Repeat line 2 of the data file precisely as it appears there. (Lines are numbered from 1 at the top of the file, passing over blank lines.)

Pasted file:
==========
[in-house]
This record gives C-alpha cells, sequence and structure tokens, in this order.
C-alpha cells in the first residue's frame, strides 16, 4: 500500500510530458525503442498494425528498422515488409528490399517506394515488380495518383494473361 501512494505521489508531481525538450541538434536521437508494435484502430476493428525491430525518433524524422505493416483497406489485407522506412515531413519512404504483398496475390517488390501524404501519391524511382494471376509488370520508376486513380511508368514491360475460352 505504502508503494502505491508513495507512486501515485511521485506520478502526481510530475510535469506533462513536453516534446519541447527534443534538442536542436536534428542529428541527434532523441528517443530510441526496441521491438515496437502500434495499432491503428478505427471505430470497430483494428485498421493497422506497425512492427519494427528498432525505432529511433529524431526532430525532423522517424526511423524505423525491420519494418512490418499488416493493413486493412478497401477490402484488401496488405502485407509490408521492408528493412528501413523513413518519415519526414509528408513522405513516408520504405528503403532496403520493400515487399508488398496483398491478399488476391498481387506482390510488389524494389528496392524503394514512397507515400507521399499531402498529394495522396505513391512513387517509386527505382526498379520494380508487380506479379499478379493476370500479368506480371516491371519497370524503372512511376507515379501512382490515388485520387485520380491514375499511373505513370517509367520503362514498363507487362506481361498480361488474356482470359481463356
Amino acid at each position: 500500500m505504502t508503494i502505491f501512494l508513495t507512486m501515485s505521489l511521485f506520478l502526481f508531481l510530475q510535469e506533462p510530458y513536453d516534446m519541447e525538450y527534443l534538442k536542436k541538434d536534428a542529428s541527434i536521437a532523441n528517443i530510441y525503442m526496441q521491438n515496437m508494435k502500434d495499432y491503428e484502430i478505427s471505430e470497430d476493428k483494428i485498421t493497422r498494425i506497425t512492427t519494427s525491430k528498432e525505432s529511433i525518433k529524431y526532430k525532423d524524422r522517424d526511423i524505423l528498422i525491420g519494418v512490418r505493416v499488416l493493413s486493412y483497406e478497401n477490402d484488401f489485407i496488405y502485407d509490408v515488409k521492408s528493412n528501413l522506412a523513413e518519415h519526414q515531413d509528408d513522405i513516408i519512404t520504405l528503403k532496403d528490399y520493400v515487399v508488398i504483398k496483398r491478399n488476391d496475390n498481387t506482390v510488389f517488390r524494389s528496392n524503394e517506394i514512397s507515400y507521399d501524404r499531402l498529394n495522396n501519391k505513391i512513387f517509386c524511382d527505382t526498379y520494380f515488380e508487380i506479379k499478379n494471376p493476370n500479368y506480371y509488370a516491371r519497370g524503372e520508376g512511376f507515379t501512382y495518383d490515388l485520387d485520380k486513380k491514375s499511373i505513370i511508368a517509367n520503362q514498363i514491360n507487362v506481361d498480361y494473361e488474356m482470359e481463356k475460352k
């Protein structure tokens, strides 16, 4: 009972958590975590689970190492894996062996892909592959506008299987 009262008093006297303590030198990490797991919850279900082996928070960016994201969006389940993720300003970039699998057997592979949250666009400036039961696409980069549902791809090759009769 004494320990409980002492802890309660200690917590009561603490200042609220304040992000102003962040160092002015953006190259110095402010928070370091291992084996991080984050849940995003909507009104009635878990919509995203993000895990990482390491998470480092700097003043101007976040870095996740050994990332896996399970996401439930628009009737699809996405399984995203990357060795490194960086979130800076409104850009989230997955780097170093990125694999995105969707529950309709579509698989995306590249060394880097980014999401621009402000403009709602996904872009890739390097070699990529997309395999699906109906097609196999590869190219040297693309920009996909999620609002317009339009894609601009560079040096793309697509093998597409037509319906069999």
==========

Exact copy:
This record gives C-alpha cells, sequence and structure tokens, in this order.